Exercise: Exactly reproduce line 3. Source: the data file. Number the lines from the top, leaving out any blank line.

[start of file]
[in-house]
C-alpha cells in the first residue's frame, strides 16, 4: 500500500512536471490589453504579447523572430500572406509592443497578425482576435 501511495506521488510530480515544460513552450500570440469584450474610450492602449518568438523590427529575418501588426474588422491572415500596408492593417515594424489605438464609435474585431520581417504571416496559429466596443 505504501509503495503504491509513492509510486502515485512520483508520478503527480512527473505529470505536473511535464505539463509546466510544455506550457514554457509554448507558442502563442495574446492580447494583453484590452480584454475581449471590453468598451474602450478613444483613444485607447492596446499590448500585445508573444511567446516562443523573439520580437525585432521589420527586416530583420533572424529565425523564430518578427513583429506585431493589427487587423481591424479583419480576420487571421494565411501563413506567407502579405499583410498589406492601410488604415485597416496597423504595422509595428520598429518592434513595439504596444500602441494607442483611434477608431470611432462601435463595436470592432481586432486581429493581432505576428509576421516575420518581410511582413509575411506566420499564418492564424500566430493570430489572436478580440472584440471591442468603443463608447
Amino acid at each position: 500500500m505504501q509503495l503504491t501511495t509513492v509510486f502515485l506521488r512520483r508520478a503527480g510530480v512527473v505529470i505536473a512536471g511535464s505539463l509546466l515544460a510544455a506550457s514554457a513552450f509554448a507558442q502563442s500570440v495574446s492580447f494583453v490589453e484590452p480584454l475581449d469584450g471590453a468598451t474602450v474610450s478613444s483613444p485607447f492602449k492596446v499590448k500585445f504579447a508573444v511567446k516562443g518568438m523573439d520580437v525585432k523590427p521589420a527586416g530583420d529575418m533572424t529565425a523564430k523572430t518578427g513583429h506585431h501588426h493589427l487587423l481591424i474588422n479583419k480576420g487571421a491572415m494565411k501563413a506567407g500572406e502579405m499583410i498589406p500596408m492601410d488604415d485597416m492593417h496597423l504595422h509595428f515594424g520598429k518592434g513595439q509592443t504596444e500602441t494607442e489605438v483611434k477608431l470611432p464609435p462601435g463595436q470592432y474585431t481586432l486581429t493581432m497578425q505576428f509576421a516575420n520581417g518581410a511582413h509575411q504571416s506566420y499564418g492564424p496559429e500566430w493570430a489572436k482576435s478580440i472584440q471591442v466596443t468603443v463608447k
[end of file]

Amino acid at each position: 500500500m505504501q509503495l503504491t501511495t509513492v509510486f502515485l506521488r512520483r508520478a503527480g510530480v512527473v505529470i505536473a512536471g511535464s505539463l509546466l515544460a510544455a506550457s514554457a513552450f509554448a507558442q502563442s500570440v495574446s492580447f494583453v490589453e484590452p480584454l475581449d469584450g471590453a468598451t474602450v474610450s478613444s483613444p485607447f492602449k492596446v499590448k500585445f504579447a508573444v511567446k516562443g518568438m523573439d520580437v525585432k523590427p521589420a527586416g530583420d529575418m533572424t529565425a523564430k523572430t518578427g513583429h506585431h501588426h493589427l487587423l481591424i474588422n479583419k480576420g487571421a491572415m494565411k501563413a506567407g500572406e502579405m499583410i498589406p500596408m492601410d488604415d485597416m492593417h496597423l504595422h509595428f515594424g520598429k518592434g513595439q509592443t504596444e500602441t494607442e489605438v483611434k477608431l470611432p464609435p462601435g463595436q470592432y474585431t481586432l486581429t493581432m497578425q505576428f509576421a516575420n520581417g518581410a511582413h509575411q504571416s506566420y499564418g492564424p496559429e500566430w493570430a489572436k482576435s478580440i472584440q471591442v466596443t468603443v463608447k